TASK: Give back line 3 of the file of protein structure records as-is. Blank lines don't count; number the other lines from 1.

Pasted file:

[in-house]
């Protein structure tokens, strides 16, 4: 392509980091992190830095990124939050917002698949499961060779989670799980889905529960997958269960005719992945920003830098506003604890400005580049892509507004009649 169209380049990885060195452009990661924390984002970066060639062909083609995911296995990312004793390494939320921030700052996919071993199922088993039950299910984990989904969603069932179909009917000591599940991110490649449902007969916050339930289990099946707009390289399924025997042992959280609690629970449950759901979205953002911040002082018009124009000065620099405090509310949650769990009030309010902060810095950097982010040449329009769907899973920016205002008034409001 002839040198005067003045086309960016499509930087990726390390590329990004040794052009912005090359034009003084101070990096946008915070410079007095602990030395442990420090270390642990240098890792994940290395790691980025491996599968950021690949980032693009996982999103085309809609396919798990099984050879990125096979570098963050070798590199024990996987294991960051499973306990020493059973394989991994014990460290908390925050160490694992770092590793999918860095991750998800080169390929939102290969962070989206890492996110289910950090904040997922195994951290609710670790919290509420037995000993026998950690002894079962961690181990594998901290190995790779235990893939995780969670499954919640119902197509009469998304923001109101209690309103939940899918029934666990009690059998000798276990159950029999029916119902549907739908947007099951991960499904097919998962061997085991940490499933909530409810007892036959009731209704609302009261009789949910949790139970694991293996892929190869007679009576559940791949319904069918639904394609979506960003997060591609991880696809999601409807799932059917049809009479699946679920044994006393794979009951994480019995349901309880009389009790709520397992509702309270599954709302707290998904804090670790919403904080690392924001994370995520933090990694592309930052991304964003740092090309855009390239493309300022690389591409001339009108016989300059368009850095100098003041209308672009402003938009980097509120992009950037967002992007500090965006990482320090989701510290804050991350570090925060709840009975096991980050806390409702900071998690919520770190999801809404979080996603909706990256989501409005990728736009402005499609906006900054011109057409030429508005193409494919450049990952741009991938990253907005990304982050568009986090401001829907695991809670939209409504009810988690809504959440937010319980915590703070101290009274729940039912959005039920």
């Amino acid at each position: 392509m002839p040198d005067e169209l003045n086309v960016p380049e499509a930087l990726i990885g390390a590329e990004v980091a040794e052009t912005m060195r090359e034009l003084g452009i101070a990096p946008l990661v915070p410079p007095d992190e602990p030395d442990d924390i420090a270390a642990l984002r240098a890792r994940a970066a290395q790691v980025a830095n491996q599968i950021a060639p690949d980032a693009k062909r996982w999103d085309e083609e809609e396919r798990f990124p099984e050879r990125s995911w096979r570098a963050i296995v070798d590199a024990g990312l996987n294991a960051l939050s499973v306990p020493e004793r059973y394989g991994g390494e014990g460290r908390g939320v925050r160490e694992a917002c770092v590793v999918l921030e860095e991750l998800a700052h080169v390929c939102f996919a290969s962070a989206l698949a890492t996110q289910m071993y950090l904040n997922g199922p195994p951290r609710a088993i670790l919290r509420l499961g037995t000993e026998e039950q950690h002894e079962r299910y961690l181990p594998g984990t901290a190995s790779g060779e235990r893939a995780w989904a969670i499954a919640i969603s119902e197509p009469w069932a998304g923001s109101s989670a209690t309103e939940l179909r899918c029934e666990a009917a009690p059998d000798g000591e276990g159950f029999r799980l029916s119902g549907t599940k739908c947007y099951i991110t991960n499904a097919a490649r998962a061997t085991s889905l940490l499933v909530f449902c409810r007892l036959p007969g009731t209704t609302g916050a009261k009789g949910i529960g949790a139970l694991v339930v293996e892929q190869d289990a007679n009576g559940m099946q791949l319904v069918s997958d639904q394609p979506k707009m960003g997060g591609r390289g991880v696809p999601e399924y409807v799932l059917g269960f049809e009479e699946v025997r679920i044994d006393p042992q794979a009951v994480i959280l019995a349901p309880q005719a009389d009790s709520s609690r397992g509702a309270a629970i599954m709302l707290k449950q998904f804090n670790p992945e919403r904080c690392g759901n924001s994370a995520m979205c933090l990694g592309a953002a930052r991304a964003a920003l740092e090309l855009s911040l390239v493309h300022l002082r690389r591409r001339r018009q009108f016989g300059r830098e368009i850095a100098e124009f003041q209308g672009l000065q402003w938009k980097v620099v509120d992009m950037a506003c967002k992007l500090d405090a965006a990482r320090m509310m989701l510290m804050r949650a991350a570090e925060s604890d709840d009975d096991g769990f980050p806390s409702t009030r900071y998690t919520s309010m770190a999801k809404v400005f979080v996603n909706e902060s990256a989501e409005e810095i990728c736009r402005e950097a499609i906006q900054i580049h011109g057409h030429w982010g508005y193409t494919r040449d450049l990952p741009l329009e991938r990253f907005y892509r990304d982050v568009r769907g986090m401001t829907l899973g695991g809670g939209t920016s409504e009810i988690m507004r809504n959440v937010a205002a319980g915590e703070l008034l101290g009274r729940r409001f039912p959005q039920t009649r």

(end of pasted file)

């Amino acid at each position: 392509m002839p040198d005067e169209l003045n086309v960016p380049e499509a930087l990726i990885g390390a590329e990004v980091a040794e052009t912005m060195r090359e034009l003084g452009i101070a990096p946008l990661v915070p410079p007095d992190e602990p030395d442990d924390i420090a270390a642990l984002r240098a890792r994940a970066a290395q790691v980025a830095n491996q599968i950021a060639p690949d980032a693009k062909r996982w999103d085309e083609e809609e396919r798990f990124p099984e050879r990125s995911w096979r570098a963050i296995v070798d590199a024990g990312l996987n294991a960051l939050s499973v306990p020493e004793r059973y394989g991994g390494e014990g460290r908390g939320v925050r160490e694992a917002c770092v590793v999918l921030e860095e991750l998800a700052h080169v390929c939102f996919a290969s962070a989206l698949a890492t996110q289910m071993y950090l904040n997922g199922p195994p951290r609710a088993i670790l919290r509420l499961g037995t000993e026998e039950q950690h002894e079962r299910y961690l181990p594998g984990t901290a190995s790779g060779e235990r893939a995780w989904a969670i499954a919640i969603s119902e197509p009469w069932a998304g923001s109101s989670a209690t309103e939940l179909r899918c029934e666990a009917a009690p059998d000798g000591e276990g159950f029999r799980l029916s119902g549907t599940k739908c947007y099951i991110t991960n499904a097919a490649r998962a061997t085991s889905l940490l499933v909530f449902c409810r007892l036959p007969g009731t209704t609302g916050a009261k009789g949910i529960g949790a139970l694991v339930v293996e892929q190869d289990a007679n009576g559940m099946q791949l319904v069918s997958d639904q394609p979506k707009m960003g997060g591609r390289g991880v696809p999601e399924y409807v799932l059917g269960f049809e009479e699946v025997r679920i044994d006393p042992q794979a009951v994480i959280l019995a349901p309880q005719a009389d009790s709520s609690r397992g509702a309270a629970i599954m709302l707290k449950q998904f804090n670790p992945e919403r904080c690392g759901n924001s994370a995520m979205c933090l990694g592309a953002a930052r991304a964003a920003l740092e090309l855009s911040l390239v493309h300022l002082r690389r591409r001339r018009q009108f016989g300059r830098e368009i850095a100098e124009f003041q209308g672009l000065q402003w938009k980097v620099v509120d992009m950037a506003c967002k992007l500090d405090a965006a990482r320090m509310m989701l510290m804050r949650a991350a570090e925060s604890d709840d009975d096991g769990f980050p806390s409702t009030r900071y998690t919520s309010m770190a999801k809404v400005f979080v996603n909706e902060s990256a989501e409005e810095i990728c736009r402005e950097a499609i906006q900054i580049h011109g057409h030429w982010g508005y193409t494919r040449d450049l990952p741009l329009e991938r990253f907005y892509r990304d982050v568009r769907g986090m401001t829907l899973g695991g809670g939209t920016s409504e009810i988690m507004r809504n959440v937010a205002a319980g915590e703070l008034l101290g009274r729940r409001f039912p959005q039920t009649r």